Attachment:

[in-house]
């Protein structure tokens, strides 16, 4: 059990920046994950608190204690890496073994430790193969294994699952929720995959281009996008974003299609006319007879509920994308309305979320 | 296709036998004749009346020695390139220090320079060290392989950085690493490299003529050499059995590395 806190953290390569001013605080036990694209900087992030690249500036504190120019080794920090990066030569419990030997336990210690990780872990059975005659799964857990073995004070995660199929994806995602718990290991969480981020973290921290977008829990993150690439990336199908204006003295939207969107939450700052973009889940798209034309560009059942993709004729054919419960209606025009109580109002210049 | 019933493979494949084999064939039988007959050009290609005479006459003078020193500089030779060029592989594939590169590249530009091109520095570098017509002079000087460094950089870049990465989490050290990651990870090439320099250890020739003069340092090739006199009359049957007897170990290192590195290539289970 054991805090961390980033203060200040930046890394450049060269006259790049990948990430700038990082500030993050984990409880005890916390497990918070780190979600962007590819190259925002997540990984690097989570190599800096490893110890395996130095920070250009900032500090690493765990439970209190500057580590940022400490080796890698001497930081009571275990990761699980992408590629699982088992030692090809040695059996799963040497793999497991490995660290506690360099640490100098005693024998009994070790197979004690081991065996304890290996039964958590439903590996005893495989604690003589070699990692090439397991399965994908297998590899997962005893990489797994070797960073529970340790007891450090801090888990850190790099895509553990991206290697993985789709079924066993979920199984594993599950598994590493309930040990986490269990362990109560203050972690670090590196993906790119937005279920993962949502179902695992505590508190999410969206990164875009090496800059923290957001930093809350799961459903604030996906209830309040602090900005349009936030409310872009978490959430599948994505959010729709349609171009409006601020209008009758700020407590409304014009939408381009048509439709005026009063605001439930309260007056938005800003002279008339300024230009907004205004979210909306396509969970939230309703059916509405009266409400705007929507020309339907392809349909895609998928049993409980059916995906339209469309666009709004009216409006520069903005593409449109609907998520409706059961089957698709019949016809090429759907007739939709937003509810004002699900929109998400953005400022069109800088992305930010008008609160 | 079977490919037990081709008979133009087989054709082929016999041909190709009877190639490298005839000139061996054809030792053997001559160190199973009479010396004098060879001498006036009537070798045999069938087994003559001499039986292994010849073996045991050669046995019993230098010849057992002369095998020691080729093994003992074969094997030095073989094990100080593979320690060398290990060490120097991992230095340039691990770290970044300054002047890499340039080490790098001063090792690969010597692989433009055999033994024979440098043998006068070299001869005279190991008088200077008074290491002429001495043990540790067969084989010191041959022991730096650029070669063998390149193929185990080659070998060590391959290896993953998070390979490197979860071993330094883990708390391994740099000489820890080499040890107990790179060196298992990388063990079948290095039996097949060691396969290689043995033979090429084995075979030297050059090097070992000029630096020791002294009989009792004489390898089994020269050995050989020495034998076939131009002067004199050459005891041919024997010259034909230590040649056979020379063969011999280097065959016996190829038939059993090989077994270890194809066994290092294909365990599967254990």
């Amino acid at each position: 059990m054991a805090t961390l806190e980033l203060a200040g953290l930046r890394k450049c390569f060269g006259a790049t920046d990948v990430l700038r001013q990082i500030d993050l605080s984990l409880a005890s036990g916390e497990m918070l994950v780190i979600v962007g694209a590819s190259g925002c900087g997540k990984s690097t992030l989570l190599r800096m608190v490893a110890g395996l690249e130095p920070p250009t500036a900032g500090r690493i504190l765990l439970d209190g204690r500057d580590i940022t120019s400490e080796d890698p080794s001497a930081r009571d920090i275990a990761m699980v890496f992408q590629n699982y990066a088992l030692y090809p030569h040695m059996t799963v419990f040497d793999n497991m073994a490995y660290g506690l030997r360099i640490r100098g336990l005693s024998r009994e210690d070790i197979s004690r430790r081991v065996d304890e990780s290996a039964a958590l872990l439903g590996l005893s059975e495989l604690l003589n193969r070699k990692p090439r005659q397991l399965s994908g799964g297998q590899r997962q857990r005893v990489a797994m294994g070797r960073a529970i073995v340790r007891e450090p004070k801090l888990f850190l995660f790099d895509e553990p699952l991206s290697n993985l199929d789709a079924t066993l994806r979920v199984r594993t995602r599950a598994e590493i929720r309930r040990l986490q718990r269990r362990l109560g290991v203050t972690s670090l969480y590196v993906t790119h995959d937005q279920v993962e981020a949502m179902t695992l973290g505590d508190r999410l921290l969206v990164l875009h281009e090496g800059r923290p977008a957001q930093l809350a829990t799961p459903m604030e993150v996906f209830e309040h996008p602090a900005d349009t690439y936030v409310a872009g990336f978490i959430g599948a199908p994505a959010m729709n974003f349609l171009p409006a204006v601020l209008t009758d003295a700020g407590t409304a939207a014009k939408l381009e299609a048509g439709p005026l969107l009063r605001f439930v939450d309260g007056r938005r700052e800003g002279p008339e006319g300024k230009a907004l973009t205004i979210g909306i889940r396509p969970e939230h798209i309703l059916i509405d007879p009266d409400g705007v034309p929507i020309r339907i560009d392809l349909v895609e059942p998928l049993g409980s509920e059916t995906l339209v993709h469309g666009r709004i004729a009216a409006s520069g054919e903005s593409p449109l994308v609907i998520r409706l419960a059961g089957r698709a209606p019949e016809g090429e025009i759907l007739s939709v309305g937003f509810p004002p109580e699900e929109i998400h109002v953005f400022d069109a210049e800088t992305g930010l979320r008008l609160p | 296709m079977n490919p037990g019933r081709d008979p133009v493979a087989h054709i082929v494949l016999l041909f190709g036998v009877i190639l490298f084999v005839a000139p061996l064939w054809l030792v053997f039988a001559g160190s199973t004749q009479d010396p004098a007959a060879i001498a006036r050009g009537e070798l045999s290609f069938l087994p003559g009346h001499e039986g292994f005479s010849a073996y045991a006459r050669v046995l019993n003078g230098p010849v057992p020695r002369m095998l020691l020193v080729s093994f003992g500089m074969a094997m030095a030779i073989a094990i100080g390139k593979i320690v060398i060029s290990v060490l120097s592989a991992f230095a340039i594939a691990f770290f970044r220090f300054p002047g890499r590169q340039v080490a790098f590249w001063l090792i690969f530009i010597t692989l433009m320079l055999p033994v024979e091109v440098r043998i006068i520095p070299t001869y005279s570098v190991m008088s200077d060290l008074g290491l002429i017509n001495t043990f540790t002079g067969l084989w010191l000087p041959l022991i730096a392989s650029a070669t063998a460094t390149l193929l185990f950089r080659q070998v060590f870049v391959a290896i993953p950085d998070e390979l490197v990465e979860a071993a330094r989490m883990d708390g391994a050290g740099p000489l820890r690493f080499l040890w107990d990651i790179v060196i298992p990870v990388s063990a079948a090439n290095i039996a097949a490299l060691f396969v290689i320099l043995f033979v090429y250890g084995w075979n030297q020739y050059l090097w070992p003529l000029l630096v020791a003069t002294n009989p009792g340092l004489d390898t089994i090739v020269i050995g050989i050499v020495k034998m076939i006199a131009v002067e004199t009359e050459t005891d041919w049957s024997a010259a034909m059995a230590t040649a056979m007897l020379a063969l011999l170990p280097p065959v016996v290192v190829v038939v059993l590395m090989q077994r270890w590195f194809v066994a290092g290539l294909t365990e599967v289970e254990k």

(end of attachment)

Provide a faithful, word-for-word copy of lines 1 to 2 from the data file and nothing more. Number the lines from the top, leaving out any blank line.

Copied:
[in-house]
């Protein structure tokens, strides 16, 4: 059990920046994950608190204690890496073994430790193969294994699952929720995959281009996008974003299609006319007879509920994308309305979320 | 296709036998004749009346020695390139220090320079060290392989950085690493490299003529050499059995590395 806190953290390569001013605080036990694209900087992030690249500036504190120019080794920090990066030569419990030997336990210690990780872990059975005659799964857990073995004070995660199929994806995602718990290991969480981020973290921290977008829990993150690439990336199908204006003295939207969107939450700052973009889940798209034309560009059942993709004729054919419960209606025009109580109002210049 | 019933493979494949084999064939039988007959050009290609005479006459003078020193500089030779060029592989594939590169590249530009091109520095570098017509002079000087460094950089870049990465989490050290990651990870090439320099250890020739003069340092090739006199009359049957007897170990290192590195290539289970 054991805090961390980033203060200040930046890394450049060269006259790049990948990430700038990082500030993050984990409880005890916390497990918070780190979600962007590819190259925002997540990984690097989570190599800096490893110890395996130095920070250009900032500090690493765990439970209190500057580590940022400490080796890698001497930081009571275990990761699980992408590629699982088992030692090809040695059996799963040497793999497991490995660290506690360099640490100098005693024998009994070790197979004690081991065996304890290996039964958590439903590996005893495989604690003589070699990692090439397991399965994908297998590899997962005893990489797994070797960073529970340790007891450090801090888990850190790099895509553990991206290697993985789709079924066993979920199984594993599950598994590493309930040990986490269990362990109560203050972690670090590196993906790119937005279920993962949502179902695992505590508190999410969206990164875009090496800059923290957001930093809350799961459903604030996906209830309040602090900005349009936030409310872009978490959430599948994505959010729709349609171009409006601020209008009758700020407590409304014009939408381009048509439709005026009063605001439930309260007056938005800003002279008339300024230009907004205004979210909306396509969970939230309703059916509405009266409400705007929507020309339907392809349909895609998928049993409980059916995906339209469309666009709004009216409006520069903005593409449109609907998520409706059961089957698709019949016809090429759907007739939709937003509810004002699900929109998400953005400022069109800088992305930010008008609160 | 079977490919037990081709008979133009087989054709082929016999041909190709009877190639490298005839000139061996054809030792053997001559160190199973009479010396004098060879001498006036009537070798045999069938087994003559001499039986292994010849073996045991050669046995019993230098010849057992002369095998020691080729093994003992074969094997030095073989094990100080593979320690060398290990060490120097991992230095340039691990770290970044300054002047890499340039080490790098001063090792690969010597692989433009055999033994024979440098043998006068070299001869005279190991008088200077008074290491002429001495043990540790067969084989010191041959022991730096650029070669063998390149193929185990080659070998060590391959290896993953998070390979490197979860071993330094883990708390391994740099000489820890080499040890107990790179060196298992990388063990079948290095039996097949060691396969290689043995033979090429084995075979030297050059090097070992000029630096020791002294009989009792004489390898089994020269050995050989020495034998076939131009002067004199050459005891041919024997010259034909230590040649056979020379063969011999280097065959016996190829038939059993090989077994270890194809066994290092294909365990599967254990």